Description of "bloat" in cichlid fish
by Jason Selong ( Big Sky Cichlids )

Indications. The term "bloat" or "Malawi bloat" generally renders images of cichlids swollen to near apparent bursting and breathing at a rapid rate.  A fish observed in this condition usually succumbs in a short period of time. 

Bloat has been related to internal parasitic infections, bacterial infections, feed, and water quality.  These observations suggest that bloat itself is not a disease, but rather a symptom of a variety of disease and water quality related problems, each with their own possible remedy.  The observation that bloated fish often succumb quickly suggests that these problems must be addressed prior to the fish reaching that condition.


The physiology of freshwater fish offers insight into the possible mechanism for bloat in cichlid fish.  The tissue of freshwater fish is hypertonic compared to the surrounding water.  This results from internal tissues having a higher ion concentration than the water around the fish.  This creates osmotic pressure and causes freshwater fish to gain water by diffusion.  Freshwater fishes combat osmotic pressure by producing dilute urine and actively transport mineral ions from the surrounding water to compensate for those lost via the urine and diffusion from the gills.  (Note: marine fish have the reverse problem where tissues are hypotonic compared to surrounding water and they must ingest large volumes of water and actively excrete mineral ions).  This water balance mechanism is called osmoregulation.  The ability to osmoregulate is essential to the well-being of fish and allows fish to tolerate a range of water quality conditions by maintaining a constant (homeostatic) internal environment.  A general breakdown in osmoregulation due to disease, water quality, etc.., may be responsible for the bloated condition that results from excess water accumulation in tissues.  It intuitively follows that fish in this condition often rapidly succumb due to loss of homeostasis (the constant internal environment), essential to carrying out metabolism and other life activities.  

Tropheus spp. and Malawi mbuna are considered high risk for developing bloat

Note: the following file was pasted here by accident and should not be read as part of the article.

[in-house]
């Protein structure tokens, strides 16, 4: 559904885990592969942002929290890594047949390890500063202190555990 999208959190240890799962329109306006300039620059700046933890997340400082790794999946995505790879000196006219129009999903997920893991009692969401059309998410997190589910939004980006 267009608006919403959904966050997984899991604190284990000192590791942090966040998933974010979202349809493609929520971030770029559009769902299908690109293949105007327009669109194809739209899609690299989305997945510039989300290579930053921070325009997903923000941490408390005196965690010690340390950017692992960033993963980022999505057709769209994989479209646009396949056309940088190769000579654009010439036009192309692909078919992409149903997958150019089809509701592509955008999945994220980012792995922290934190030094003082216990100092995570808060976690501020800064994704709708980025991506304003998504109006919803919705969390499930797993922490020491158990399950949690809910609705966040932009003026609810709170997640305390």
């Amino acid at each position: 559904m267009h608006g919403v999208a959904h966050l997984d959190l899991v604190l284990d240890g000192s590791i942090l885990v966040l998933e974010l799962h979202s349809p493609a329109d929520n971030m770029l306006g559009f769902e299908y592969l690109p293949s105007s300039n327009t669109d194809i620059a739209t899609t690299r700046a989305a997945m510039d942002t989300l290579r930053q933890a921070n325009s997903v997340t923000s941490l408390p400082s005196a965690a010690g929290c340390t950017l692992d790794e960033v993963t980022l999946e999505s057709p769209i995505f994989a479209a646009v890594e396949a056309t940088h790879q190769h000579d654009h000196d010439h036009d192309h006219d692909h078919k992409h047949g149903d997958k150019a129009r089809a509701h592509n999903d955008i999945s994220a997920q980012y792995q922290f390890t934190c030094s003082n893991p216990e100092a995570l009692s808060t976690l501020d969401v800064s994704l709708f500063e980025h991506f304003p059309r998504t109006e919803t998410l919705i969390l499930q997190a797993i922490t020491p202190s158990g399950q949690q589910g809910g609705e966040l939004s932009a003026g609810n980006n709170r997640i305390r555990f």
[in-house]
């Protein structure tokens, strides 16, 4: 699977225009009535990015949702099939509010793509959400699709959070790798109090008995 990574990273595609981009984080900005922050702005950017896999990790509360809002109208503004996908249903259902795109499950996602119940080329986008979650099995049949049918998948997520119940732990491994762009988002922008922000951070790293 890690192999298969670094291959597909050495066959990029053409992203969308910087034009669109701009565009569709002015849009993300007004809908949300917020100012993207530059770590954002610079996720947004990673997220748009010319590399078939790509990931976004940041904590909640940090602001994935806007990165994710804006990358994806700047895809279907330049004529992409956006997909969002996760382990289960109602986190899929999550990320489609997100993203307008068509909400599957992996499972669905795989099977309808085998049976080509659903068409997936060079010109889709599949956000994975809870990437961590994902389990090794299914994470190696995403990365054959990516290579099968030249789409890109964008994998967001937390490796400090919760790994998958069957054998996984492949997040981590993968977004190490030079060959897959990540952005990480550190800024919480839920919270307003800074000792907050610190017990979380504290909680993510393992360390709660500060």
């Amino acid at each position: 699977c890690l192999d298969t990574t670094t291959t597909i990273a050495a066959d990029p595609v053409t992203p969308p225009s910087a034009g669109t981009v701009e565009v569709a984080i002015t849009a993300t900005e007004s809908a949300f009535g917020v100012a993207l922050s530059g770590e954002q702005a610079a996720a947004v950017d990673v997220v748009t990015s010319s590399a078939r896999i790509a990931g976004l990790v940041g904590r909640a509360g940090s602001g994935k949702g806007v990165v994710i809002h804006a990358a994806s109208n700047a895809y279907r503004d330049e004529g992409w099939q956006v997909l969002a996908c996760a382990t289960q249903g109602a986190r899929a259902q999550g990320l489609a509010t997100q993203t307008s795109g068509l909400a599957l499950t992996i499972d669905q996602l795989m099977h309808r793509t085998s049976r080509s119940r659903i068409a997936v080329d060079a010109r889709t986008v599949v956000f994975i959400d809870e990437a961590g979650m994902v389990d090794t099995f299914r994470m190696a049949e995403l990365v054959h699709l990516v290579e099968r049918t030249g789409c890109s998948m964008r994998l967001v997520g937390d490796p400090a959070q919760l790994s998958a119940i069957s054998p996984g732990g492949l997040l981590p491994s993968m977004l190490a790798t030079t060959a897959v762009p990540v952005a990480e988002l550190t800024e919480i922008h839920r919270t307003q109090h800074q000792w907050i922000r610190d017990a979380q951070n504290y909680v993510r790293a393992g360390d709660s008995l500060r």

Treatment. Diagnosing the underlying cause responsible for bloat is critical in determining the proper treatment.  Disease, in many cases, has been identified as a leading cause of bloat.  Parasitic organisms generally multiply rapidly and will attack more than one fish in a closed system.  Preventing parasitic infections requires quarantine and observation of any new specimens and perhaps prophylactic treatment.  Be forewarned compounds found effective in treating parasites (e.g. formalin, copper compounds) are toxic to all aquatic life and work by killing parasites at lower concentrations than those that would harm the host fish.  Wild caught fish are more likely to carry parasites and should be quarantined and observed for external as well as evidence of internal parasitic infections.  Bloat in cichlids has been related to a gastrointestinal infection by parasites (Hexamita spp. and Cyrptobia iubilans) and bacteria (Aeromonas hydrophilia) (Francis-Floyd 99).  Bacterial infections in otherwise healthy cichlid aquariums are probably more rare.  Bacteria (both opportunistic and obligate pathogenic) must first defeat the fish's immune system in order to survive and multiply.  Fish stressed due to other causes (parasitic infection, water quality, aggression) are more likely to contract bacterial infections.  A variety of antibiotics are indicated to treat specific types of bacteria.  Separation of the affected fish is probably indicated to prevent non-infected fish from contracting the disease.  Water quality should be closely monitored since antibiotics may disrupt nitrifying bacteria.  Any equipment associated with the aquarium (e.g. nets, decorations) should also be disinfected prior to use to prevent contamination.  Poor water quality should not be overlooked as an underlying cause for bloat or disease.  Water quality can rapidly deteriorate in closed systems, particularly at the high densities and feeding rates commonly observed in cichlid aquariums.  Poor water quality increases stress on fish and allows opportunistic infection to occur.  Prevention of degraded water quality is the easiest and least expensive treatment, and a regular -I would recommend weekly- schedule of water changes should be strictly adhered to.  Many feed related issues suggested to result in bloat may possibly be explained by poor water quality and a buildup of metabolites.  Again, strict adherence in maintaining optimal water quality will prevent many problems.  Aggression may be another cause of bloat in an otherwise healthy cichlid aquarium.  Repeated aggressive attacks on a particular fish may cause such damage that the ability to osmoregulate is lost, resulting in bloat.  I have observed this in a group of P. demasoni where a sub-dominate male was repeatedly attacked and subsequently developed bloat and was unable to be saved.  In summary, bloat in cichlids may result from  diminished capacity to osmoregulate and be symptomatic of a variety of factors rather than a single condition.  This makes diagnosing the underlying cause essential in determining the correct choice for treatment.

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